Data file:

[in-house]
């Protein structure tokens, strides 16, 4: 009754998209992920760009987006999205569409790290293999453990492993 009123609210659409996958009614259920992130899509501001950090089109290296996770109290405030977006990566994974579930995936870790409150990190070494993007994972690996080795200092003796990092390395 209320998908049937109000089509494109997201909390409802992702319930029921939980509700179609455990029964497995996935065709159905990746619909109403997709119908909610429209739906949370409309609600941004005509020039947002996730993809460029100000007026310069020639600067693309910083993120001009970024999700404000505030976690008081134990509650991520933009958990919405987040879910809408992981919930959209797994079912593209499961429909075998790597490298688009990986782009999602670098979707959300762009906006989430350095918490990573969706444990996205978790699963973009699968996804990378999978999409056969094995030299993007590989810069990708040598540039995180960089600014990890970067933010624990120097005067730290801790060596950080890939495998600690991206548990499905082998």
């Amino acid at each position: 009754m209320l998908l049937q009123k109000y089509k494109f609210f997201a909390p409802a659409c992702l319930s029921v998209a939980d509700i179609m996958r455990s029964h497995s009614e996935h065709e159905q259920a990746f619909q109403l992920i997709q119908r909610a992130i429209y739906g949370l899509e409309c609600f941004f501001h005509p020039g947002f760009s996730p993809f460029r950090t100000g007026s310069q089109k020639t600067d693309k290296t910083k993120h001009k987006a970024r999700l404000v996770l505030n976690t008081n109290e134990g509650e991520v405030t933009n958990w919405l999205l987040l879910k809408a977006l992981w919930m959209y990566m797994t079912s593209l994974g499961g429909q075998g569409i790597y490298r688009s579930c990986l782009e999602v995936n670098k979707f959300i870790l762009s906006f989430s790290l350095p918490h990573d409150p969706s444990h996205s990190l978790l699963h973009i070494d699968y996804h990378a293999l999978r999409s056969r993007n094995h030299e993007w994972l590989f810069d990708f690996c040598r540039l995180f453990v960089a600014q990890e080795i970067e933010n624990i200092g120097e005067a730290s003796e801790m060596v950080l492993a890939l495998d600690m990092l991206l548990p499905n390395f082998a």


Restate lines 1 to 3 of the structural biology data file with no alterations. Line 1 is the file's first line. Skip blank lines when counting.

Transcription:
[in-house]
């Protein structure tokens, strides 16, 4: 009754998209992920760009987006999205569409790290293999453990492993 009123609210659409996958009614259920992130899509501001950090089109290296996770109290405030977006990566994974579930995936870790409150990190070494993007994972690996080795200092003796990092390395 209320998908049937109000089509494109997201909390409802992702319930029921939980509700179609455990029964497995996935065709159905990746619909109403997709119908909610429209739906949370409309609600941004005509020039947002996730993809460029100000007026310069020639600067693309910083993120001009970024999700404000505030976690008081134990509650991520933009958990919405987040879910809408992981919930959209797994079912593209499961429909075998790597490298688009990986782009999602670098979707959300762009906006989430350095918490990573969706444990996205978790699963973009699968996804990378999978999409056969094995030299993007590989810069990708040598540039995180960089600014990890970067933010624990120097005067730290801790060596950080890939495998600690991206548990499905082998």
């Amino acid at each position: 009754m209320l998908l049937q009123k109000y089509k494109f609210f997201a909390p409802a659409c992702l319930s029921v998209a939980d509700i179609m996958r455990s029964h497995s009614e996935h065709e159905q259920a990746f619909q109403l992920i997709q119908r909610a992130i429209y739906g949370l899509e409309c609600f941004f501001h005509p020039g947002f760009s996730p993809f460029r950090t100000g007026s310069q089109k020639t600067d693309k290296t910083k993120h001009k987006a970024r999700l404000v996770l505030n976690t008081n109290e134990g509650e991520v405030t933009n958990w919405l999205l987040l879910k809408a977006l992981w919930m959209y990566m797994t079912s593209l994974g499961g429909q075998g569409i790597y490298r688009s579930c990986l782009e999602v995936n670098k979707f959300i870790l762009s906006f989430s790290l350095p918490h990573d409150p969706s444990h996205s990190l978790l699963h973009i070494d699968y996804h990378a293999l999978r999409s056969r993007n094995h030299e993007w994972l590989f810069d990708f690996c040598r540039l995180f453990v960089a600014q990890e080795i970067e933010n624990i200092g120097e005067a730290s003796e801790m060596v950080l492993a890939l495998d600690m990092l991206l548990p499905n390395f082998a």